Perhaps blogging is not unlike those little pink books with the fake locks, and a variety of other lined spiral notebooks, that I’ve stored in plastic bins: most are half empty, started religiously right after Christmas or on January 1st, filled with lovingly detailed scenes of each lived day, or emotional outbursts that stem from the less visible but even more volatile inner world. The entries become less detailed by April, and much less frequent by early June, only to die off as soon as the weather enticed the vitamin-D deprived me outside, away from florescent-lit navel gazing toward more sun-baked kinetic pursuits.
The dying of an individual’s blog may not follow the seasons as much, though I suspect for academics, fall is such a dramatic change from summer that blogs become just another thing on the to do list rather than a source of release and pleasure.
But like keepers of those lock-less diaries, I suspect all bloggers will return to blogging, or something like it, again and again. And though I know nothing truly ever goes away once it’s on the Internet, I hope all bloggers archive their blogs in some format that will be accessible in 2040. I’m looking forward to those retrospective memoirs of bloggings-past.
The new Facebook feature I read about this morning seems particularly relevant since I suspect that the appeal of the instant response from hundreds of friends to our hastily posted status updates is more immediately rewarding than the infrequent comments to a thoughtfully developed blog posting: exporting our Facebook profiles. It looks like there have been outside “apps” of sorts that have allowed you to store your Facebook pages on your hard drive, but now FB itself seems to be making it easier for everyone to do. No longer must we allow that nagging worry that we’ll lose all those photos, those likes and dislikes, those status updates. [And there are at least 10 ways to archive one’s Tweets.]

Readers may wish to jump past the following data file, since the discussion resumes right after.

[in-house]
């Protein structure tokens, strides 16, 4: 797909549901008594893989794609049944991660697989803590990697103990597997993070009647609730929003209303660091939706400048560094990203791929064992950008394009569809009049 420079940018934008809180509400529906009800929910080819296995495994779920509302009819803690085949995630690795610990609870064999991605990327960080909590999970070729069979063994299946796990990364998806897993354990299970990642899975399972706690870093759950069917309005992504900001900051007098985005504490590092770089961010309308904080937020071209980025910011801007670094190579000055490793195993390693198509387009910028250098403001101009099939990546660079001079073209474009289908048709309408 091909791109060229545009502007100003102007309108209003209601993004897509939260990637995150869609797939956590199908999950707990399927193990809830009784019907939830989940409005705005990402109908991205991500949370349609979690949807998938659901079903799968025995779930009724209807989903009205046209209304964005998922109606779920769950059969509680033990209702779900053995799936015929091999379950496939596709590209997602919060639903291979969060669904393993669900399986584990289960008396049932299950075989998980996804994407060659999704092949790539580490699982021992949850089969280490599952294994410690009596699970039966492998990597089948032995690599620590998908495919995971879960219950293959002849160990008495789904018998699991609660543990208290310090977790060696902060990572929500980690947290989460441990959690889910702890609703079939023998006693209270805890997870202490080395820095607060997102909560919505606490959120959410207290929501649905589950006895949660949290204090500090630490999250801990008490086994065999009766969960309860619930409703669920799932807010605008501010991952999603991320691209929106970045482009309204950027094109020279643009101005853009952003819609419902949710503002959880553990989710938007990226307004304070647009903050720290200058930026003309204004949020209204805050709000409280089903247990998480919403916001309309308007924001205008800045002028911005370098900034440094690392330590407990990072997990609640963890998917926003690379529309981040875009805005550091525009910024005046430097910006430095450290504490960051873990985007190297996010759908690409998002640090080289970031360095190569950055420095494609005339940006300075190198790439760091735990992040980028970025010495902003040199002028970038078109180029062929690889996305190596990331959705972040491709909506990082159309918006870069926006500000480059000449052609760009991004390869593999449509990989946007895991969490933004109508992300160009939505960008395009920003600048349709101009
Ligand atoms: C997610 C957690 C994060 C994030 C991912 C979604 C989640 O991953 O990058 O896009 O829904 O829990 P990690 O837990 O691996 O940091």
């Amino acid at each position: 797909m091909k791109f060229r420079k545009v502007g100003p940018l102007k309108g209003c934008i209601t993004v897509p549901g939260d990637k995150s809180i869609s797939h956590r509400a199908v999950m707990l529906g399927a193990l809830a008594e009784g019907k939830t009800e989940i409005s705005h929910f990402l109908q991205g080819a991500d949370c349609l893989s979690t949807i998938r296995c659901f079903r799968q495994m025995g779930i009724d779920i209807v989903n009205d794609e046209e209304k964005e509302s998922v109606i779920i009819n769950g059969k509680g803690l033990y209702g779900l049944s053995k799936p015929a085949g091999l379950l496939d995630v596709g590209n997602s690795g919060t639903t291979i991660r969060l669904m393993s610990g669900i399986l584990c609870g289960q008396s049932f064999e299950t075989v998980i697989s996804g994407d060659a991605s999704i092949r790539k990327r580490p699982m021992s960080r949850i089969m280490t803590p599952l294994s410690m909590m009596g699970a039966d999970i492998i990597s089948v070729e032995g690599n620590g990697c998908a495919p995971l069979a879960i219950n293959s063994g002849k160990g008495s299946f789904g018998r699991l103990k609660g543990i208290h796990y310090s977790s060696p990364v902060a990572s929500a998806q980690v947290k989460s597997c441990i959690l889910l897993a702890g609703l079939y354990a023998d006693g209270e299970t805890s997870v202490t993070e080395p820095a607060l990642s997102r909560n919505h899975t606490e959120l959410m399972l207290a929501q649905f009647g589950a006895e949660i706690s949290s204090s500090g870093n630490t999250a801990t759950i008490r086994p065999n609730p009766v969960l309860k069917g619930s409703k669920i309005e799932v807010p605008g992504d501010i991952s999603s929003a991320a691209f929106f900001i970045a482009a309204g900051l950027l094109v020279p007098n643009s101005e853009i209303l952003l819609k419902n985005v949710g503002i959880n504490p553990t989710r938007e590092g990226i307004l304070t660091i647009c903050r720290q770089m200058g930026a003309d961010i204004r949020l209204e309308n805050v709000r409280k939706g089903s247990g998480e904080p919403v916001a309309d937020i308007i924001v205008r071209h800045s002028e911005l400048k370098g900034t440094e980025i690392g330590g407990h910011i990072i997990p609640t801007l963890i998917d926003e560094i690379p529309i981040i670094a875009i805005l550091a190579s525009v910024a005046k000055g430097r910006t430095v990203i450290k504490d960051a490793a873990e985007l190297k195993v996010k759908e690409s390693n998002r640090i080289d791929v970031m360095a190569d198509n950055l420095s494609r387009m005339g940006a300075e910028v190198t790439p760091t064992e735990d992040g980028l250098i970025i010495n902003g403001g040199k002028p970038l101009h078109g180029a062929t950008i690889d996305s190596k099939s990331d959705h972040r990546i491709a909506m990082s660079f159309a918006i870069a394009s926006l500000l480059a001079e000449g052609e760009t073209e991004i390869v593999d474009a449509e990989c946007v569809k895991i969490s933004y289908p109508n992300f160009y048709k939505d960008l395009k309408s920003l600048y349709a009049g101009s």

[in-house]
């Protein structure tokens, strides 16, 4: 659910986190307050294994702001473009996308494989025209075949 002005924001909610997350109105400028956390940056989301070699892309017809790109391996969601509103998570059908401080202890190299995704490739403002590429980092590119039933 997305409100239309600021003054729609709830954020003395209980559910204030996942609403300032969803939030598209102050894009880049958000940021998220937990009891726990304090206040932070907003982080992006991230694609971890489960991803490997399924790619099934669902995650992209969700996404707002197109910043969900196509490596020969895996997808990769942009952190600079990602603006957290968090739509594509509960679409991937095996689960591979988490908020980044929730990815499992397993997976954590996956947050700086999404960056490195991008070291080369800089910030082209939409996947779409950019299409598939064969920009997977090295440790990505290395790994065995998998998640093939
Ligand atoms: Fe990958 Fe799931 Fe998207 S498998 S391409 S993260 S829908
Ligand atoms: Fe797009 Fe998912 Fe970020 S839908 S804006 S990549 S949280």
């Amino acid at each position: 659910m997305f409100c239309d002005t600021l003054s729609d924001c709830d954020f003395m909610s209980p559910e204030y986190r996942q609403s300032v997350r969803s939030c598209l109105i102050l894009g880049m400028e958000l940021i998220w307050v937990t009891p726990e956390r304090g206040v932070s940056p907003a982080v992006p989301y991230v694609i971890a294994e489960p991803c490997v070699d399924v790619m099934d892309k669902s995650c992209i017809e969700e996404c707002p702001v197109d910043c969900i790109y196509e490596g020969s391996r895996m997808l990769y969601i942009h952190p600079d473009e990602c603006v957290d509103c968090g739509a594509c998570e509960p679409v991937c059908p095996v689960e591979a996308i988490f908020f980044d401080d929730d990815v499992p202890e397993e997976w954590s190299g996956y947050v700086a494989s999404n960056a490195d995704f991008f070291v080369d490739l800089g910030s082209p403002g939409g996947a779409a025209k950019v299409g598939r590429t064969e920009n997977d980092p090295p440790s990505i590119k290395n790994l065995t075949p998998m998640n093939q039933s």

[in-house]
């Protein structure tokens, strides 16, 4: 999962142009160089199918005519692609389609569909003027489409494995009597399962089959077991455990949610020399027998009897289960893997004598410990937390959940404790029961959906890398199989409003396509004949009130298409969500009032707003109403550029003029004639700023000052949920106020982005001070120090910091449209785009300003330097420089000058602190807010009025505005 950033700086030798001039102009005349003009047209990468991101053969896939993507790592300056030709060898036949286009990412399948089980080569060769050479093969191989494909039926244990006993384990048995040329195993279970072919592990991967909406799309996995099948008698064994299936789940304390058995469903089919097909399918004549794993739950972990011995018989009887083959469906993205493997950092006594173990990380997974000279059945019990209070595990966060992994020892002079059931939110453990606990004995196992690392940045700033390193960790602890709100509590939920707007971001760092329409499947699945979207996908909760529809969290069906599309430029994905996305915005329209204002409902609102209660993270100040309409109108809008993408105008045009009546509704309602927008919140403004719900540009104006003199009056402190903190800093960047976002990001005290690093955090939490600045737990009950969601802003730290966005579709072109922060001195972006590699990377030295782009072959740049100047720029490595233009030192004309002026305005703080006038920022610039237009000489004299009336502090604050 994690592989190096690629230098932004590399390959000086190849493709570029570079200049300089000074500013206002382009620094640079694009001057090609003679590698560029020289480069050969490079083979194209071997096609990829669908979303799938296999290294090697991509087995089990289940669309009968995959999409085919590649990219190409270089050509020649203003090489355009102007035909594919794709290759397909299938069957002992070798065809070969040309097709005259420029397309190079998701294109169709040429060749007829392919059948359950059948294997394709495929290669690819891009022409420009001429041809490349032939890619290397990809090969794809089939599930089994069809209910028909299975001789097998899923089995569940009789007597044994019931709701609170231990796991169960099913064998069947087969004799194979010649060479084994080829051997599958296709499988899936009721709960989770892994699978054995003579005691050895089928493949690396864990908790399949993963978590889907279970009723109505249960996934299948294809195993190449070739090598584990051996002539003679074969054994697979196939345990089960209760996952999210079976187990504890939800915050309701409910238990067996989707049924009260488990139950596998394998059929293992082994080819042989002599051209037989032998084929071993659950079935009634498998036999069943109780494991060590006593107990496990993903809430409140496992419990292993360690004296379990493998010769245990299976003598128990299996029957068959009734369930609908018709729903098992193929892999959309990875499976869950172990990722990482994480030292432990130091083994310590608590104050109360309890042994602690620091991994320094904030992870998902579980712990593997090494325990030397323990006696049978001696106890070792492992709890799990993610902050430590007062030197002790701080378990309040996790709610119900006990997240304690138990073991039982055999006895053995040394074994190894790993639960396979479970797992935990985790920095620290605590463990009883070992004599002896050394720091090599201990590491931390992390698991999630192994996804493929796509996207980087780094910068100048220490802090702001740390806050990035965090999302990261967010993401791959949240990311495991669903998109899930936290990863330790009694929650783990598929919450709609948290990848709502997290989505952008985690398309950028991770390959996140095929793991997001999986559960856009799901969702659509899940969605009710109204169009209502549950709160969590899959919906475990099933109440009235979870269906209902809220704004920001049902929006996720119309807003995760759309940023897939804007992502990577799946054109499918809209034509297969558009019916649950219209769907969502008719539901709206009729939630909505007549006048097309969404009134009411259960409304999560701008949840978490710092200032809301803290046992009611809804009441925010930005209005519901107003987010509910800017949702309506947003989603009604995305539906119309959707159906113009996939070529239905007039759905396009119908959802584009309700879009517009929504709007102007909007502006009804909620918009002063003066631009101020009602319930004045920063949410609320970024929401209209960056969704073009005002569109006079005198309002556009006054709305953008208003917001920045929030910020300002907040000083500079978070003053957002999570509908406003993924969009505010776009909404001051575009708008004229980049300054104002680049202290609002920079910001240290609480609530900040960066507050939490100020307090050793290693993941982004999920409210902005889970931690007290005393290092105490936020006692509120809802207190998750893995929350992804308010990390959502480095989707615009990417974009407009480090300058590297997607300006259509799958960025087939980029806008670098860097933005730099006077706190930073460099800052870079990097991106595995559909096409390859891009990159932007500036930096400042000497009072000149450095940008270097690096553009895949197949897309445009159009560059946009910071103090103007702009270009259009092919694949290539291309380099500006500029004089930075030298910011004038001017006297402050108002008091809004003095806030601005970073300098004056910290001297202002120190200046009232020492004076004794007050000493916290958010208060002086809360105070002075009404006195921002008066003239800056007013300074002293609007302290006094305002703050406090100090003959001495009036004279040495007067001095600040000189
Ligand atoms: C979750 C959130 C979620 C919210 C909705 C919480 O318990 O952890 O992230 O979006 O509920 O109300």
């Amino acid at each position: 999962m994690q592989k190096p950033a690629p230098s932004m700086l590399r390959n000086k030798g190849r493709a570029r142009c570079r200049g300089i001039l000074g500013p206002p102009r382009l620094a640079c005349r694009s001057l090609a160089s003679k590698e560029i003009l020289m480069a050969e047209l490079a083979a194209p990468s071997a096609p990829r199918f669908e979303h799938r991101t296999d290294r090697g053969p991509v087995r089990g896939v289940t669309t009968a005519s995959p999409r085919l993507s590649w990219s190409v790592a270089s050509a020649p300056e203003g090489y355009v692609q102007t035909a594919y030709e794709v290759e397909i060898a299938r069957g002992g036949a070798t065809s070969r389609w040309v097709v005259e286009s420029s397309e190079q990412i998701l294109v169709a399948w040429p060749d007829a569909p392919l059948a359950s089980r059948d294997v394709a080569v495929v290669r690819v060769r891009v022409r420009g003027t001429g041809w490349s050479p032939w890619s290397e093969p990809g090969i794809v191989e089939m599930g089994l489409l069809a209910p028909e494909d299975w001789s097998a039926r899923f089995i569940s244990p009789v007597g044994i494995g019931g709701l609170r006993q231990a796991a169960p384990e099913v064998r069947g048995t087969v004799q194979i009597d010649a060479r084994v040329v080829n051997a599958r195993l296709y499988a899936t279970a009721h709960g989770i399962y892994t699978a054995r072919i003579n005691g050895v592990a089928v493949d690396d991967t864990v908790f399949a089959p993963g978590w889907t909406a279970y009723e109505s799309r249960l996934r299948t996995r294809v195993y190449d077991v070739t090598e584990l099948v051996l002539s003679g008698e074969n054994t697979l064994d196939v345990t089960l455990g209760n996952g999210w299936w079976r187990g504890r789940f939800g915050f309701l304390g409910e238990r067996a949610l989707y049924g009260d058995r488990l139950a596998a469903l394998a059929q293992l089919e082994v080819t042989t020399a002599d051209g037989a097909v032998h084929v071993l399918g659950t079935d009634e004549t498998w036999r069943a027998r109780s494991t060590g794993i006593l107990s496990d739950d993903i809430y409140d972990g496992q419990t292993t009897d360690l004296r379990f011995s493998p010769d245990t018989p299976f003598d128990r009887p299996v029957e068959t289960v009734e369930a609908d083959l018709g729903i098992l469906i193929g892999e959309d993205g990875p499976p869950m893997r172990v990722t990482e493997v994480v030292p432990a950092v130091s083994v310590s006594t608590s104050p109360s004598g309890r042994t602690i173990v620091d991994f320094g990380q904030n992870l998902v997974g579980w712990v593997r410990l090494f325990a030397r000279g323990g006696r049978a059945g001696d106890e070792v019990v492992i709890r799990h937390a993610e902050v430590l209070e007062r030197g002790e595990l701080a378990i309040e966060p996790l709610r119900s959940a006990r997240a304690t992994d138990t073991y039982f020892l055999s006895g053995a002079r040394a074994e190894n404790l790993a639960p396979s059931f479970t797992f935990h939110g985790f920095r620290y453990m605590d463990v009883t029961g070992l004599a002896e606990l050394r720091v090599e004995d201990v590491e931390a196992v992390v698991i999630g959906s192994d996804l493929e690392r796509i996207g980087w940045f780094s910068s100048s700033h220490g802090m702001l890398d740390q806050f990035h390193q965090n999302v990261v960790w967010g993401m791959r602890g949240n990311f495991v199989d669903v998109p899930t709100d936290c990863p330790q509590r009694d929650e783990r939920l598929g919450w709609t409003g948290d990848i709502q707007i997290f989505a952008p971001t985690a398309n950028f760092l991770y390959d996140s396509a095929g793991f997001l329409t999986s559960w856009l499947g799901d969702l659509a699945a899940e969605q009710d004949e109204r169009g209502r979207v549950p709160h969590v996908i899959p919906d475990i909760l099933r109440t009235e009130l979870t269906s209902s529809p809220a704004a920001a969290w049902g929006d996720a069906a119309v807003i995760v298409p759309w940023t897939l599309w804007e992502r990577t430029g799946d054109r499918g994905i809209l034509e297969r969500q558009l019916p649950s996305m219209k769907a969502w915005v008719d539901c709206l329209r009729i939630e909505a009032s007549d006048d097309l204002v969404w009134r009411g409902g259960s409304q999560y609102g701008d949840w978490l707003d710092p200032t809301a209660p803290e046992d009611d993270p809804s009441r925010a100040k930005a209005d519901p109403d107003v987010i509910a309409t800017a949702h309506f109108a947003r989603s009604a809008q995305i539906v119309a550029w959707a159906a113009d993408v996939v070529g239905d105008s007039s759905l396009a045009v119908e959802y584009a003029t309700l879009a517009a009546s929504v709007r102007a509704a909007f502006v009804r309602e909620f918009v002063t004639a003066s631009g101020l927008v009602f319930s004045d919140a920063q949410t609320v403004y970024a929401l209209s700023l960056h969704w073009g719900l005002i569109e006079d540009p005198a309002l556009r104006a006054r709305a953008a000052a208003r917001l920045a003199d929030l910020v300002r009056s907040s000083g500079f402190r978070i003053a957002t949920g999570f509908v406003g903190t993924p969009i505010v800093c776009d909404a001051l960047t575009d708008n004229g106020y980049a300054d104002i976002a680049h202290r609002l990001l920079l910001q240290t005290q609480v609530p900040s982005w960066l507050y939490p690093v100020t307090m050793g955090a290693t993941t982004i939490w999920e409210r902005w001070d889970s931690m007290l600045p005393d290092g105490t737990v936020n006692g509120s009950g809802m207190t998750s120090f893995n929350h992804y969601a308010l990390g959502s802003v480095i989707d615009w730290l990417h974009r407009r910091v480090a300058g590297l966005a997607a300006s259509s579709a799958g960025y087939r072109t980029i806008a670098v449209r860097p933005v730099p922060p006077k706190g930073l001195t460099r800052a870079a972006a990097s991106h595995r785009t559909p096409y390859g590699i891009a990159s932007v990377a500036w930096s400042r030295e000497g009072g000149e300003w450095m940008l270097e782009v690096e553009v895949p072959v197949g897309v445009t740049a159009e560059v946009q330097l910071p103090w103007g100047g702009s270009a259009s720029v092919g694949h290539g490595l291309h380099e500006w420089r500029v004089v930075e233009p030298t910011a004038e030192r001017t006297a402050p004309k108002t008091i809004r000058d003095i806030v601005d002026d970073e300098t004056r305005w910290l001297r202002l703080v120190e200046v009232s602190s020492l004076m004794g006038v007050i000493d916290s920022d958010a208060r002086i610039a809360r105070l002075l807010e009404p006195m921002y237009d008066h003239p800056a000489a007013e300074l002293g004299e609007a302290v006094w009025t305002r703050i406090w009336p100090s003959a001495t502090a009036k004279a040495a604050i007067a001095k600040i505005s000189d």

I’m teaching the Introduction to the Memoir course this term and while the focus is on reading memoirs as a genre, we also do some autobiographical exercises, such as strategies for choosing a focus for a memoir, or strategies for presenting such a past experience. Many of my students have chosen to write a brief memoir as their final project (interestingly, only one has chosen to blog–the rest are writing traditional retrospective descriptions of a period in their past—almost all focused on the early teen years, not surprisingly) so the exercises are also designed to help them as they draft.
Next week, I’ll remind them about this export feature in Facebook: for the future memoirist, reading our own status updates 30 years from now will be quite the minefield of information. [And by then, the 10th edition of the MLA Handbook will have a chapter devoted to citing such artifacts.]